In his first utterances as pope, including his first exhortation, he has placed himself at the center of discussions of the crucial issues and debates of our time: wealth and poverty, fairness and justice, transparency, modernity, globalization, the role of women, the nature of marriage, and the temptations of power.
A Pontiff of the poor
From the first, he was determined to be a Pontiff of the Poor. He turned the Vatican Almoner, an agency that has existed for 800 years, into a real agency to give alms. He turned over its charge to a youngish Polish archbishop, saying: “You need to get out of the Vatican. Don’t wait for people to come ringing. You need to go out and look for the poor.”
In his first apostolic exhortation, Evangelii Gladium (The Joy of the Gospel), Pope Francis criticized “the idolatry of money.” “How can it be,” he asked, “that it is not a news item when an elderly homeless person dies of exposure, but it is news when the stock market loses two points?”
And then he goes after capitalism and globalization: “some people continue to defend trickle-down theories which assume that economic growth, encouraged by a free market, will inevitably succeed in bringing about greater justice and inclusiveness in the world. This opinion has never been confirmed by the facts.”
For him, the church must work “to eliminate the structural causes of poverty. While the Pope loves everyone, rich and poor alike…he is obliged to remind all that the rich must help, respect and promote the poor.”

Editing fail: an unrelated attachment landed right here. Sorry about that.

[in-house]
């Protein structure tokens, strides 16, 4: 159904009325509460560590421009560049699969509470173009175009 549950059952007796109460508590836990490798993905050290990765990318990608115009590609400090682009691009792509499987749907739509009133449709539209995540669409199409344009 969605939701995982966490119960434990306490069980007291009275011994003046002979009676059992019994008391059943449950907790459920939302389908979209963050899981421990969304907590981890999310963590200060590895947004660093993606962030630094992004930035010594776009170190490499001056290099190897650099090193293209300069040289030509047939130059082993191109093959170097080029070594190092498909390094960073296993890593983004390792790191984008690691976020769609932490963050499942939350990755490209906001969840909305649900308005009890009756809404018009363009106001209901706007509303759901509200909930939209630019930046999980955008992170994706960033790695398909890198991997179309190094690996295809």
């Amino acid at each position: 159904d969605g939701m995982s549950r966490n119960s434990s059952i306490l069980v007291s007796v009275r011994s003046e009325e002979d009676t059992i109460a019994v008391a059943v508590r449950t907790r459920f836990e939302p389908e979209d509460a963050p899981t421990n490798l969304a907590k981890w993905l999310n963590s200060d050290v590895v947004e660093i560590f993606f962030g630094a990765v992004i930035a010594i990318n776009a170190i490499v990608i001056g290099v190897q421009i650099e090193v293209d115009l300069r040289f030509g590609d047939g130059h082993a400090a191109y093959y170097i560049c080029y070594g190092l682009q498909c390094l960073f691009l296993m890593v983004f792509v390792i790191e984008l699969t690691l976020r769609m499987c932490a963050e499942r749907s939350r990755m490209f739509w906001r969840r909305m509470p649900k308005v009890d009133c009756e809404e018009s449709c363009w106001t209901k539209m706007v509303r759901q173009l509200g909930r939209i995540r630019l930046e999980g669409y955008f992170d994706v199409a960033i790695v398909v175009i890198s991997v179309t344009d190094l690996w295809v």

In case anyone in the church missed his point, he suspended a bishop in Limburg, Germany, for overseeing a $42.5 million renovation of the church residence that included a $20,500 bathtub.
Elaborating on his vision, “I prefer a church which is bruised, hurting and dirty because it has been out on the streets, rather than a Church which is unhealthy from being confined and from clinging to its own security.”
Speaking for the culture of life
Pope Francis is no liberal; he is orthodox, he hews closely to the teaching of John Paul II and Benedict XVI. He firmly speaks for “the culture of life.”
Pope Francis is now so popular that some in the media consider him a rock star. One journalist reports that this pope “has a talent for empathy and for engaging people in conversation.” That may be his biggest strength. It is a great antidote for a time of cynicism about leadership, politics and religion.
Pope Francis is showing the world a kind of public leadership that many have not seen for a long time — simple, unassuming, and self-effacing. Leaders today are more in-your-face and brazen. They’re adept at using teleprompters and the techniques of showbiz. They know how to flash a smile for the cameras.
Francis the Humble is carving a leadership style that may be suitable for the man or woman who will lead this nation of 100 million starting in 2016. It is right because it understands the poor, of which we have so many. It could start to bridge the gap between the rich and poor in our society, which is widening every year.